ISSN (Print) - 0012-9976 | ISSN (Online) - 2349-8846

Shreyas SardesaiSubscribe to Shreyas Sardesai

Jharkhand Assembly Election

The Jharkhand assembly election saw the Bharatiya Janata Party and its poll partner, the All Jharkhand Students Union Party, secure an absolute majority by winning 42 seats. The absence of a united opposition; a lukewarm Congress; the Jharkhand Mukti Morcha ceding ground in Santhal Parganas; large-scale defections of Jharkhand Vikas Morcha legislators; and a record voter turnout ensured that the result went the BJP way. The party also benefi ted from its urban popularity, the consolidation of the Hindu vote and being in power at the centre.

BJP's Victory in Haryana

The Bharatiya Janata Party pulled off a win in Haryana despite never having had a significant support base in the state or projecting a specifi c leader as its chief ministerial candidate. Aided by infighting in the Congress and the ineptness of the Indian National Lok Dal, the BJP's strategy was to sell the benefit of having the same party in power at the centre and in the state. Barring Jat-dominated west Haryana, the Narendra Modi factor and a social coalition of brahmins, other upper castes and dalits saw it win support in all regions, especially in urban constituencies and among educated and upper-class voters. Yet, it is still early days, and the Congress could prove worrisome if the BJP does not make good on its promises.

Does Media Exposure Affect Voting Behaviour and Political Preferences in India?

Analysing the National Election Study data from 1996 to 2014, this paper examines the effect of media exposure on Indian elections to reach four main conclusions. First, in the last two decades, Indian electorates have been more exposed to the media than ever before. Second, in the 2014 elections, electorates with higher media exposure were more likely to vote for the Bharatiya Janata Party. Third, voters with higher media exposure were more likely to vote for the BJP in previous Lok Sabha elections as well, and, in that sense, the 2014 elections were no different. Fourth, media exposure influenced the political preferences of people. It also finds that electorates with higher media exposure were more likely to support economic liberalisation, but that it made no difference on social conservatism.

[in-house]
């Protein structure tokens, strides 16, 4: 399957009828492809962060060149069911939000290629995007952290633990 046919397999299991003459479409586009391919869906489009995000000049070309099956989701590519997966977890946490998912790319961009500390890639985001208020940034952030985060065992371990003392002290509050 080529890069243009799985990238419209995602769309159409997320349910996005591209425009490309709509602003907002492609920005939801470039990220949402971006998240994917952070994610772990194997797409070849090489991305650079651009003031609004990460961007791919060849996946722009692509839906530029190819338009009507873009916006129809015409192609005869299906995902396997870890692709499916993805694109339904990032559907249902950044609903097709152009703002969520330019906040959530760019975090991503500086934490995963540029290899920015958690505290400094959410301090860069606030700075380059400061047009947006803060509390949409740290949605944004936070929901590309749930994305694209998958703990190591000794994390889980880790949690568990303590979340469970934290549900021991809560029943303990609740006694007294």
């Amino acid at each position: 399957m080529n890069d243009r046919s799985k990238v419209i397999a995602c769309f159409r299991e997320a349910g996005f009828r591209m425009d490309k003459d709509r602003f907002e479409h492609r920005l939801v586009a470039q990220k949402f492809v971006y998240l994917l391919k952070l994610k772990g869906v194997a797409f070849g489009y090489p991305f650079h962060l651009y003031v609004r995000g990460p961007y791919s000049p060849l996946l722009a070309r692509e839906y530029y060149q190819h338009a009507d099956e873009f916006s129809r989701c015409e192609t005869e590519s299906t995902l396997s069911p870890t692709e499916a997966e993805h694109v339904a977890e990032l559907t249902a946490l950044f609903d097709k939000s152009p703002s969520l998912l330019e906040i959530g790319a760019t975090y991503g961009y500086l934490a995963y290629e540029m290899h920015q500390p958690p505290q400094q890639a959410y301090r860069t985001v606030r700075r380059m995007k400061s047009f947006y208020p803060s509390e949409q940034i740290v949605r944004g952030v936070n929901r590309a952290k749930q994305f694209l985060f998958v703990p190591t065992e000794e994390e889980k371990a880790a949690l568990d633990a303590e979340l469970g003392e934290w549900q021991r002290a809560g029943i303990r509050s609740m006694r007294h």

The Weakening of Electoral Anti-Incumbency

Anti-incumbency at the state level, or the tendency to vote out an incumbent state government, reached its peak in elections during the 1990s. In the 2000s there has been a reversal of this trend and a shift towards pro-incumbency or a tendency of voters to re-elect the ruling party at the time of elections.
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